From a monocultural organization to one that can compete globally

Only by shedding its organizational monoculture, Sakairi says, can JERA secure the foundation to compete globally. Different countries have different ways of thinking and feeling about business, so you can only get so far if you try to discuss things more deeply only among monocultural Japanese employees. The opinions of people with diverse ideas and values are important.

JERA has a system of Global Advisory Experts that brings in information about the state of the world in a variety of fields, and wide-ranging advice grounded in such information, from oversesas businesspeople and consultants. First we have discussions within the department and exchange opinions with the management team, and then we ask these experts what they think. I am confident that the opinions we receive from other countries' perspectives are often ones that Japanese managers and employees alone would never have come up with. (Sakairi)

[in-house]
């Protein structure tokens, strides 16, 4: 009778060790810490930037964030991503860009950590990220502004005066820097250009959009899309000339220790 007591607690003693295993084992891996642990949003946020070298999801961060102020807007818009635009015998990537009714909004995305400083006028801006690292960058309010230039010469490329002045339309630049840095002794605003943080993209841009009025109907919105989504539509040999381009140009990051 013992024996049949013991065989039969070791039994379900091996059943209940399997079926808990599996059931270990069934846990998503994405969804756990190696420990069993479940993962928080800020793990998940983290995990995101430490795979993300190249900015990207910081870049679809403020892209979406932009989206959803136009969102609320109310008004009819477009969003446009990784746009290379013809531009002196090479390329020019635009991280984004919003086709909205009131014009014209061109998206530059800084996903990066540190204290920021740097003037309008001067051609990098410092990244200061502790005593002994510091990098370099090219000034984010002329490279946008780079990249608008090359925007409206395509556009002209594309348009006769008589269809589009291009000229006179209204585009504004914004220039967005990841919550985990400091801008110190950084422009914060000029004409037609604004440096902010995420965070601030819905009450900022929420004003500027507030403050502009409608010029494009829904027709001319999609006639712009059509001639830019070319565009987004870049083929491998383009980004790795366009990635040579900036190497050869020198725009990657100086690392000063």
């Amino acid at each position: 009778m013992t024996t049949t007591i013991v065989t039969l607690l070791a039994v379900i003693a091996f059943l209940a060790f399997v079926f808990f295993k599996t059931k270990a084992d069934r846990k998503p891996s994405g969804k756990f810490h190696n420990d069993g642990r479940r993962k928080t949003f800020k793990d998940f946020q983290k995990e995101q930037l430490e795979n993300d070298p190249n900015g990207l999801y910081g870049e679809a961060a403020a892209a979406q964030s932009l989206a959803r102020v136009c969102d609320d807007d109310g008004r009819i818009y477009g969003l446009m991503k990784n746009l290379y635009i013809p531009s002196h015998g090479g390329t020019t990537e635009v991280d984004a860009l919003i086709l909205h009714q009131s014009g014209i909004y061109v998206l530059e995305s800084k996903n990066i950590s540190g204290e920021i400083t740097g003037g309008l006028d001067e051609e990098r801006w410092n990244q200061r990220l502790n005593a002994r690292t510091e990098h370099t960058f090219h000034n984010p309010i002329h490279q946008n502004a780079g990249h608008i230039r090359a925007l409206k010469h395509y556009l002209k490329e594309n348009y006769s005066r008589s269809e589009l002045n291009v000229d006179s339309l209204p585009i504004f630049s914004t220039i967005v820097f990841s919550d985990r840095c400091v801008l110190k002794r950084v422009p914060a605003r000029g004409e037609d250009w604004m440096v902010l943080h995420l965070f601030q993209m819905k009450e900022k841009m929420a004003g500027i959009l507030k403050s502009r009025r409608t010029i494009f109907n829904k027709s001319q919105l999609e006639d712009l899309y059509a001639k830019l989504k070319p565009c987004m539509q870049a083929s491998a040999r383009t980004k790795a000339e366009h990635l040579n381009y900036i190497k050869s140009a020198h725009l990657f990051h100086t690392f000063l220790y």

A big challenge for JERA as it seeks to solve the world’s energy issues Image

A photograph from a dinner with the CFO of Aboitiz Power, a major electric power company in the Philippines, and his team in 2022. With so many female team members, the diversity is evident.

Diversity is essential to realizing JERA’s mission of "providing cutting-edge solutions to the world's energy issues.” Sakairi's role, however, is to build JERA into a company that can really achieve this mission, not to achieve diversity for diversity’s sake.

How close can we get to achieving our mission? I think my reason for being here is think about this and then act accordingly. The bottom line is to not hold back much, to avoid creating restraints or “sacred ground” that conflict with global standards, and to do whatever it takes. (Sakairi)